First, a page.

April 20, 2024, 04:24:50 AM
Forum Rules: Read This Before Posting

Topic: Change of pH when adding KOH/HCOOH  (Read 3107 times)

0 Members and 1 Guest are viewing this topic.

Offline addcon

  • New Member
  • **
  • Posts: 3
  • Mole Snacks: +0/-0
Change of pH when adding KOH/HCOOH
« on: November 10, 2014, 05:28:22 AM »
Hello all.

Say you have 10 m3 of a 50 % potassium formate solution mixed with inhibitors.
You analyze it and get a pH = 7.5 but you need the pH to be 10.
Is it possible to calculate how much 50% KOH you need to add to get a pH = 10 ?

I am a process engineer with very little experience regarding chemistry so help would be much appreciated.

Offline billnotgatez

  • Global Moderator
  • Sr. Member
  • ***
  • Posts: 4401
  • Mole Snacks: +223/-62
  • Gender: Male
Re: Change of pH when adding KOH/HCOOH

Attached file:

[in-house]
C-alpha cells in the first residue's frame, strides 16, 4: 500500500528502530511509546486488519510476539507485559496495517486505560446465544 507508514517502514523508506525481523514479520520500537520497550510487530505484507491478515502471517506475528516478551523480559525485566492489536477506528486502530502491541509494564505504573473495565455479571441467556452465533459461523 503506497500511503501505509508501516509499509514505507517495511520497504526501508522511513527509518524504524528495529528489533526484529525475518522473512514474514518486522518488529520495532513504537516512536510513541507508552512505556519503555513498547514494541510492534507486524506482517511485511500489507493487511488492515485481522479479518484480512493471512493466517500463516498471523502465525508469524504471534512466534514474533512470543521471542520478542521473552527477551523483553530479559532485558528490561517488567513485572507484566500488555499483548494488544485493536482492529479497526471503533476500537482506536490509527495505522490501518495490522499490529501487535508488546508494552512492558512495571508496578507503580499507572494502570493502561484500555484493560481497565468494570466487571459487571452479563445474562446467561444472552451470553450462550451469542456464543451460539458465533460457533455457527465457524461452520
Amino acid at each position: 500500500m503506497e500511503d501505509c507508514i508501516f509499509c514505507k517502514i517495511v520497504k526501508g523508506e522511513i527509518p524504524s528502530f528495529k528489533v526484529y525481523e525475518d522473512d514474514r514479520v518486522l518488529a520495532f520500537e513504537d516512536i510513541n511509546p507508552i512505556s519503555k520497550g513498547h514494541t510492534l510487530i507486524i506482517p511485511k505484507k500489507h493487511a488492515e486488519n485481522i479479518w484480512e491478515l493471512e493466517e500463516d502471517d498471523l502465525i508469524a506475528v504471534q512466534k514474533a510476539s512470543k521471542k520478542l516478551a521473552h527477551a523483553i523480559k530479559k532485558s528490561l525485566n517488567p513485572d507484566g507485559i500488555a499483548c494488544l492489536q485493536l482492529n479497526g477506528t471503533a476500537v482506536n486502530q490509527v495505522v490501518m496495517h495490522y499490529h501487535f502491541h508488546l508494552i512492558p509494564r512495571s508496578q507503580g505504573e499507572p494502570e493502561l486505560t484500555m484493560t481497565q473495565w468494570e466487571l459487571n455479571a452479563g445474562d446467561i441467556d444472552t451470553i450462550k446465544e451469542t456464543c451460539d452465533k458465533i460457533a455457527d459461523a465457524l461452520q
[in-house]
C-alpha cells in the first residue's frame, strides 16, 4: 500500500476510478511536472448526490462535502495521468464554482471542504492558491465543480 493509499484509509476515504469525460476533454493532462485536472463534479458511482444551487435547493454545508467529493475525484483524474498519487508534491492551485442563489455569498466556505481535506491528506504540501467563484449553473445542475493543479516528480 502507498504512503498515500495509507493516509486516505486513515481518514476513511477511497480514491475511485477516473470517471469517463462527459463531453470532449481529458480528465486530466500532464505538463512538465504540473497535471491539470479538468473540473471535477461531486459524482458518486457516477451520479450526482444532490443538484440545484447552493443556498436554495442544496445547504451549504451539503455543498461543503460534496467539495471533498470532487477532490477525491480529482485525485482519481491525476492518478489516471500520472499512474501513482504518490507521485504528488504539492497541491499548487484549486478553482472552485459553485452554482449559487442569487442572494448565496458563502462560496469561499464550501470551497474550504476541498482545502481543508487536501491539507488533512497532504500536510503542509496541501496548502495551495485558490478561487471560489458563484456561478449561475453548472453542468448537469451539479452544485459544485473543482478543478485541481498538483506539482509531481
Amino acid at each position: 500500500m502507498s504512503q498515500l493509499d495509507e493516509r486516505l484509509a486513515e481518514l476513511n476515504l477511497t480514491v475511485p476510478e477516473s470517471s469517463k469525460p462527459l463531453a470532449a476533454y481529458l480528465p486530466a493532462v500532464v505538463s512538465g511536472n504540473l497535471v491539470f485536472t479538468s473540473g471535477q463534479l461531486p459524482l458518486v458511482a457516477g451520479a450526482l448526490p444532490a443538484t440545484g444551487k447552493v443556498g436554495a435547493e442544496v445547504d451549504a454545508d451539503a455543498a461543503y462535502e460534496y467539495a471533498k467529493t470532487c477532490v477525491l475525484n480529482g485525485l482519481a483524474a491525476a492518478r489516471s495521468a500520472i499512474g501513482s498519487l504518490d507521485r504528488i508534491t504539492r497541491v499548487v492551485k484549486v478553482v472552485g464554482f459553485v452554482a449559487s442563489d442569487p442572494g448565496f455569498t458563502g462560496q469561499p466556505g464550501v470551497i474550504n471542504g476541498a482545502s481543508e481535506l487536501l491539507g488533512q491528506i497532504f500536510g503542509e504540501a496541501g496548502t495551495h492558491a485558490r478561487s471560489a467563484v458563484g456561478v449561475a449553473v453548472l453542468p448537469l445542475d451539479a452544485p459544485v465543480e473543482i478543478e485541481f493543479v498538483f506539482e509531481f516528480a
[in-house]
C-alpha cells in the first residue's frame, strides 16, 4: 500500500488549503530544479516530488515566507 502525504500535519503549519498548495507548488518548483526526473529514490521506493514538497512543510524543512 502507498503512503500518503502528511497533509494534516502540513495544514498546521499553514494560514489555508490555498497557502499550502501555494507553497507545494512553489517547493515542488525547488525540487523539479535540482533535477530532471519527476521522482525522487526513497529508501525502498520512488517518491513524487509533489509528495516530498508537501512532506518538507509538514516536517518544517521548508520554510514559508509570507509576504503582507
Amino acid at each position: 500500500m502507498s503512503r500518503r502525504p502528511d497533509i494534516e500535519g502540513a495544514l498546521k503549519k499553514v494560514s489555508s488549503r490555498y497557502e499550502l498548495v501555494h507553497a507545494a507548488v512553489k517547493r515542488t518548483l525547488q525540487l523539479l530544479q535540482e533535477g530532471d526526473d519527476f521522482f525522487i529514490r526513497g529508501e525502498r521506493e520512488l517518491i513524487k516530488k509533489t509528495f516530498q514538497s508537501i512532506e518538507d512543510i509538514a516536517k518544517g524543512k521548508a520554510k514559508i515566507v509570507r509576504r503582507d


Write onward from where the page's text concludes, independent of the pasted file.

« Reply #1 on: November 10, 2014, 08:29:49 AM »
Did you mean HCOOK instead of HCOOH in your title?

Can we assume you have read the forum rules which require you show some thoughts on how to solve your question

Offline Borek

  • Mr. pH
  • Administrator
  • Deity Member
  • *
  • Posts: 27652
  • Mole Snacks: +1800/-410
  • Gender: Male
  • I am known to be occasionally wrong.
    • Chembuddy
Re: Change of pH when adding KOH/HCOOH
« Reply #2 on: November 10, 2014, 03:39:24 PM »
Is it possible - yes.

Is it easy - no. You can get a trivial answer that ignores changes of ionic strength of the solution (and pH of the solution prepared based on these results will be off by several tenths of a unit). Getting better answer requires experimental coefficients (that can be already tabulated). Best approach is to first estimate amount of the KOH required using a trivial approach, then to fine tune this answer experimentally, titrating sample of the original solution. That can be tricky, as typical glass pH electrodes don't survive for long in concentrated alkaline solutions.
ChemBuddy chemical calculators - stoichiometry, pH, concentration, buffer preparation, titrations.info

Sponsored Links